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January 2010

It has become a pattern of behavior for me to avoid National Parks during peak seasons. They are so crowded now, and people in large numbers are so vexing when a wilderness experience is desired. Portland can be a bit of a dreary place in January, so I made a few calls to ascertain whether there was room for me at Phantom Ranch. There was not, so permits for camping were obtained, and off I went. There were a fair number of people on the trails, and at the bottom, but it was definitely not crowded. In three days of hiking from my camp on Bright Angel Creek, I saw only a handful of others. It was certainly a peaceful and solitary adventure.

Lots of work, though, too. It's ten miles down the Bright Angel trail, and the last two are flat along the river. That equates to almost 1000' of elevation loss per mile.  My quads were feeling it.  The first couple miles were icy and treacherous, and after that, just steep. Most of this route is inside a deep bowl, and views of the surrounding terrain are cropped by its depth.  When I came out several days later, I used the South Kaibab trail .. shorter by almost four miles, way more steep, but also on top of the ridges the entire route up.  The views were mind-boggling.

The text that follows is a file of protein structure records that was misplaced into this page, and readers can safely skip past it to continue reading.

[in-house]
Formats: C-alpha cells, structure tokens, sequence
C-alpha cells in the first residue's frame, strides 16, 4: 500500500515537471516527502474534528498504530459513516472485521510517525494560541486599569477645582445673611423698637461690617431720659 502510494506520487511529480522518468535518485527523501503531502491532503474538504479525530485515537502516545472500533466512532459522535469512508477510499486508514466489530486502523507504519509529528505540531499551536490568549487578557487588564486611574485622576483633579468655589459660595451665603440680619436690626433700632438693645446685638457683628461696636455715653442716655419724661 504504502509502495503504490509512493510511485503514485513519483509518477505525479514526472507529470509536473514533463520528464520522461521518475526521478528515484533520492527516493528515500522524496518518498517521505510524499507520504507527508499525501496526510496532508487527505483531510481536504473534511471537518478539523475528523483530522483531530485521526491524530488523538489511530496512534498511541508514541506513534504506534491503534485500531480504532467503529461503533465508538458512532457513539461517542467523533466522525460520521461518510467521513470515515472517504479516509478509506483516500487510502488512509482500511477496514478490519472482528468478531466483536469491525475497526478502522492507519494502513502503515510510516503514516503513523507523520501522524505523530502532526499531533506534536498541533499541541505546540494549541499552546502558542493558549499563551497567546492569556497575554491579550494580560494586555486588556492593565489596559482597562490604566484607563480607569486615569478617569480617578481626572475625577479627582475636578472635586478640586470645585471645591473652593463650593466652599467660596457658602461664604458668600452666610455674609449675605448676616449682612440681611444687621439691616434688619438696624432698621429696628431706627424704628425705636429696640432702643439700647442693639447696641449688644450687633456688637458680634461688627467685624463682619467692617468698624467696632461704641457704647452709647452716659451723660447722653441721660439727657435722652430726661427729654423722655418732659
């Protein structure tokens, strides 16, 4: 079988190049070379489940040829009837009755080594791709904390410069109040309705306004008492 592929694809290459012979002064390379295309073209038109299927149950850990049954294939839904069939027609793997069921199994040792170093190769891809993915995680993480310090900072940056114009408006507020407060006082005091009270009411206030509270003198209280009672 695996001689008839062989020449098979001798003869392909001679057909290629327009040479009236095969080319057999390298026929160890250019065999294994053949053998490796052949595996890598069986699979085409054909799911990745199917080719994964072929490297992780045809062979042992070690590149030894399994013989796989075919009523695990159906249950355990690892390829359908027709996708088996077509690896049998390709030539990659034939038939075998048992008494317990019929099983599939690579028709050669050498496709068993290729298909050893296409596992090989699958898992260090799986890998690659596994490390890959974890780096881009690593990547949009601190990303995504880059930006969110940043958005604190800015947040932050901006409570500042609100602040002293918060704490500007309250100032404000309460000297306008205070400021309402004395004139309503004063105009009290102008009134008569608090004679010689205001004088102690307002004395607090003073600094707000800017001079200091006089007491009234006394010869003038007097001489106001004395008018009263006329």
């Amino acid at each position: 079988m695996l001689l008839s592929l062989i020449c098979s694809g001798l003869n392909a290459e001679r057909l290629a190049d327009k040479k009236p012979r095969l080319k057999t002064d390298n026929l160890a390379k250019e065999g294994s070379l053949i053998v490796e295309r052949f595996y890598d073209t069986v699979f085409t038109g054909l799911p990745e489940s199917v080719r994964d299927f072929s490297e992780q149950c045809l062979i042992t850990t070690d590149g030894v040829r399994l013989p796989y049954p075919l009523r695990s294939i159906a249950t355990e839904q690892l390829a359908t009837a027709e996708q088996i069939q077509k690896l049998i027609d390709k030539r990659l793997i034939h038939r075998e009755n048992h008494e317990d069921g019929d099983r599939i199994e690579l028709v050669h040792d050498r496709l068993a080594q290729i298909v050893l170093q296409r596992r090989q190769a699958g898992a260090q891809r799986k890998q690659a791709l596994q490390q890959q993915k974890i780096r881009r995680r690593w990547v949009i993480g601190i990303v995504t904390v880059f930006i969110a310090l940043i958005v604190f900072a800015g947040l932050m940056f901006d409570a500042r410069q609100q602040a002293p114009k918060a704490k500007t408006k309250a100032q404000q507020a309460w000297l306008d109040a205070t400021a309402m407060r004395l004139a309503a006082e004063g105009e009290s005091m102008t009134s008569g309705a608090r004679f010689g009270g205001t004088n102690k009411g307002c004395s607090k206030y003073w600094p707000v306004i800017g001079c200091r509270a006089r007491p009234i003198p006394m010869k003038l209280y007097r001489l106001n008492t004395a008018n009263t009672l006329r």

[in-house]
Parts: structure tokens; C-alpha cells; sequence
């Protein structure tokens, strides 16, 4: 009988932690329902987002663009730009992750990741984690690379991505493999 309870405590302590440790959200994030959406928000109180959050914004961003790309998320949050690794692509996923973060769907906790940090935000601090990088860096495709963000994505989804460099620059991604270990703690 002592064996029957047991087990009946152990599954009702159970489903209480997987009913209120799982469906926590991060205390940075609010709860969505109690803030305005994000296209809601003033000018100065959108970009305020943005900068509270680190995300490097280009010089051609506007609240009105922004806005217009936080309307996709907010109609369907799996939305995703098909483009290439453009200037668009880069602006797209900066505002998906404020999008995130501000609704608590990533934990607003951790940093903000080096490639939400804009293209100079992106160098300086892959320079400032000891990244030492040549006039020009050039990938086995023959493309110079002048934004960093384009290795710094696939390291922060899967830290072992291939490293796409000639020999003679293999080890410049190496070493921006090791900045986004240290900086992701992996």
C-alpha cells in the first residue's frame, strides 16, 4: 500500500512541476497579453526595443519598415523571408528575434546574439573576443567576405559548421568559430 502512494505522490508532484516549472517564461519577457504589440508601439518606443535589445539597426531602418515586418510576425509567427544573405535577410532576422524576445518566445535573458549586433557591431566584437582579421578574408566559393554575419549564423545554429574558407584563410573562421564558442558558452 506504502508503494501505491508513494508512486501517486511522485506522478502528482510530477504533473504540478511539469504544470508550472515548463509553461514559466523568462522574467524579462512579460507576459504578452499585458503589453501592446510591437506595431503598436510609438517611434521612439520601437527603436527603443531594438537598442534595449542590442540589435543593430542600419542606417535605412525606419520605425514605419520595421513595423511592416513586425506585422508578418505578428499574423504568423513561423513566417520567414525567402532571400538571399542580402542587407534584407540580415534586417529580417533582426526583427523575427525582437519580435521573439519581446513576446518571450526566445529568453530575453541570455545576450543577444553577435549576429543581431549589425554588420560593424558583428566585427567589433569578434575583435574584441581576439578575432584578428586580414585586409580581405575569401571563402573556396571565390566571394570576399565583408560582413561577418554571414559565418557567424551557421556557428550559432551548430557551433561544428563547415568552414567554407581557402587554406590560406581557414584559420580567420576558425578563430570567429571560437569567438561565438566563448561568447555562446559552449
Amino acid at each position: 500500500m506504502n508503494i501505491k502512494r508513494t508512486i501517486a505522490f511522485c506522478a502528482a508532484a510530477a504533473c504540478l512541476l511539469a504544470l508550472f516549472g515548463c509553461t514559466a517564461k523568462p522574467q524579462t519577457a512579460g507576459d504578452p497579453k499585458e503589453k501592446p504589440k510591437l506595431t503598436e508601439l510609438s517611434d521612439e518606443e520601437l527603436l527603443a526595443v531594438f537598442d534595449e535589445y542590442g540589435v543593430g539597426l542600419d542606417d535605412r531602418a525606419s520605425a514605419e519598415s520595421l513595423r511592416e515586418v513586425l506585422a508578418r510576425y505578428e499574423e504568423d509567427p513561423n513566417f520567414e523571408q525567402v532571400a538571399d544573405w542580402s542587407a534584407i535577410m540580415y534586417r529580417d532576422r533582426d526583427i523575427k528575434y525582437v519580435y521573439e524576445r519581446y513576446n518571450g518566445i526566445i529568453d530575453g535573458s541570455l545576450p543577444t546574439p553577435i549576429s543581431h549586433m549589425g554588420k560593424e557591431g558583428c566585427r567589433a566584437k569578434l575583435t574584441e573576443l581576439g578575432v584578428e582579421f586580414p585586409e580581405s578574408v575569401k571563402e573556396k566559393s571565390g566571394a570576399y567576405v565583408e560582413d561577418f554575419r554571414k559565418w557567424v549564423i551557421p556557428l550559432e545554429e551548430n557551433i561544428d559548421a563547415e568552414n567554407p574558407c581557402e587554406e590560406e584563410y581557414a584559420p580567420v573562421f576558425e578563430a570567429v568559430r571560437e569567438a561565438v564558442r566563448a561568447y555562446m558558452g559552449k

From the South Rim the canyon is enormous; I think they say it's about six air miles across, maybe ten at the widest point.  For some reason, seeing its vastness from the top had an effect on me that was not so huge as walking its vertical walls.  Likewise, experiencing it from river-level as I did several years ago was not nearly as moving as the placing of my feet on each of the layers of sandstone, shale, limestone and schist.  This was like walking into the bowels of the earth, seeing its geologic history laid at my feet, one layer at a time. In this area of the Canyon, the exposed Vishnu schist at the bottom is among the oldest exposed rock on earth, nearly half as old as the earth itself.  The first layer of sediments, the Tapeats Sandstone, is roughly 1.5 billion years younger.  That interface represents a billion and a half years of missing geology !  On and on it goes: bands of purple, pink, yellow, orange, and blue.  Of course, the huge void that is the Canyon itself represents material that has been ground up and carried to the ocean by the river, where it is making new layers of rock as we speak.  I have read that the Colorado carries away nearly 400,000 TONS of silt every DAY !

This was a cold journey, made all the more so because I forgot to take a hat.  Do not forget your hat.  In January, of course, the sun is low on the southern horizon, and the big ditch is 5000 feet deep, so there was never any sunlight except near the top.  One of the rangers told me that the California Condors, who I had encountered on my trip down the river, have been leaving the Canyon in winter to go hang out near Zion.  Seems they have discovered the flocks of sheep in the area, and of course, not all lambs survive their first winter.  I had only one day for Zion this trip, and chose a trail that was new to me: up to Hidden Canyon and most of the way up to Observation Point.  My start was late, so I have to return to see this perspective from the top.  I saw enough to motivate me to do that.

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